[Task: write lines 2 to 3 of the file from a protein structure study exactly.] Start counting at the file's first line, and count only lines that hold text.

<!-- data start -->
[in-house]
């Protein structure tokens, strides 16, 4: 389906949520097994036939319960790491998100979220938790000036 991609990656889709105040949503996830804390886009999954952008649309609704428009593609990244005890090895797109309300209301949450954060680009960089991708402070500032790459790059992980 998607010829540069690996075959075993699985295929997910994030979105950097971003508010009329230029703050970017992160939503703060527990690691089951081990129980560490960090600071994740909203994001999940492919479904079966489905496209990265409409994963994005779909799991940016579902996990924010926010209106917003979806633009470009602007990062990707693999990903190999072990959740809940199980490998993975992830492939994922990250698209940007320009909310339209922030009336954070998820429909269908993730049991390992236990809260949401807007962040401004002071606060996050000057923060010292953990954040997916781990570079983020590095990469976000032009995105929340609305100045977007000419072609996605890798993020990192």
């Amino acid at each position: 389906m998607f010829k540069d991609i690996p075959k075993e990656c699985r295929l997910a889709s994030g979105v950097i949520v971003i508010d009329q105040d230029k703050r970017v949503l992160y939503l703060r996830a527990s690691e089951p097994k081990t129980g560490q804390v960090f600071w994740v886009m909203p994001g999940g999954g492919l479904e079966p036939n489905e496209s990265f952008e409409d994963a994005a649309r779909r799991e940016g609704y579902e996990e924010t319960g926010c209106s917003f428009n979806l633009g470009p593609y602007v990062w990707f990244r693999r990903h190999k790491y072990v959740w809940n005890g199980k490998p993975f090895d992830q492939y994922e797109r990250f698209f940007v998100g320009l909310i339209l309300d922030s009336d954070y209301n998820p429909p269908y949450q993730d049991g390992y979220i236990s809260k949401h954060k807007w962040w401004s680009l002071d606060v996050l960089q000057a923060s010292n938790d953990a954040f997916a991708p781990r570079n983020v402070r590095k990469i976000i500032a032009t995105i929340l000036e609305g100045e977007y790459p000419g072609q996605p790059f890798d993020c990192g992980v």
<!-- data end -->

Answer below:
């Protein structure tokens, strides 16, 4: 389906949520097994036939319960790491998100979220938790000036 991609990656889709105040949503996830804390886009999954952008649309609704428009593609990244005890090895797109309300209301949450954060680009960089991708402070500032790459790059992980 998607010829540069690996075959075993699985295929997910994030979105950097971003508010009329230029703050970017992160939503703060527990690691089951081990129980560490960090600071994740909203994001999940492919479904079966489905496209990265409409994963994005779909799991940016579902996990924010926010209106917003979806633009470009602007990062990707693999990903190999072990959740809940199980490998993975992830492939994922990250698209940007320009909310339209922030009336954070998820429909269908993730049991390992236990809260949401807007962040401004002071606060996050000057923060010292953990954040997916781990570079983020590095990469976000032009995105929340609305100045977007000419072609996605890798993020990192």
């Amino acid at each position: 389906m998607f010829k540069d991609i690996p075959k075993e990656c699985r295929l997910a889709s994030g979105v950097i949520v971003i508010d009329q105040d230029k703050r970017v949503l992160y939503l703060r996830a527990s690691e089951p097994k081990t129980g560490q804390v960090f600071w994740v886009m909203p994001g999940g999954g492919l479904e079966p036939n489905e496209s990265f952008e409409d994963a994005a649309r779909r799991e940016g609704y579902e996990e924010t319960g926010c209106s917003f428009n979806l633009g470009p593609y602007v990062w990707f990244r693999r990903h190999k790491y072990v959740w809940n005890g199980k490998p993975f090895d992830q492939y994922e797109r990250f698209f940007v998100g320009l909310i339209l309300d922030s009336d954070y209301n998820p429909p269908y949450q993730d049991g390992y979220i236990s809260k949401h954060k807007w962040w401004s680009l002071d606060v996050l960089q000057a923060s010292n938790d953990a954040f997916a991708p781990r570079n983020v402070r590095k990469i976000i500032a032009t995105i929340l000036e609305g100045e977007y790459p000419g072609q996605p790059f890798d993020c990192g992980v």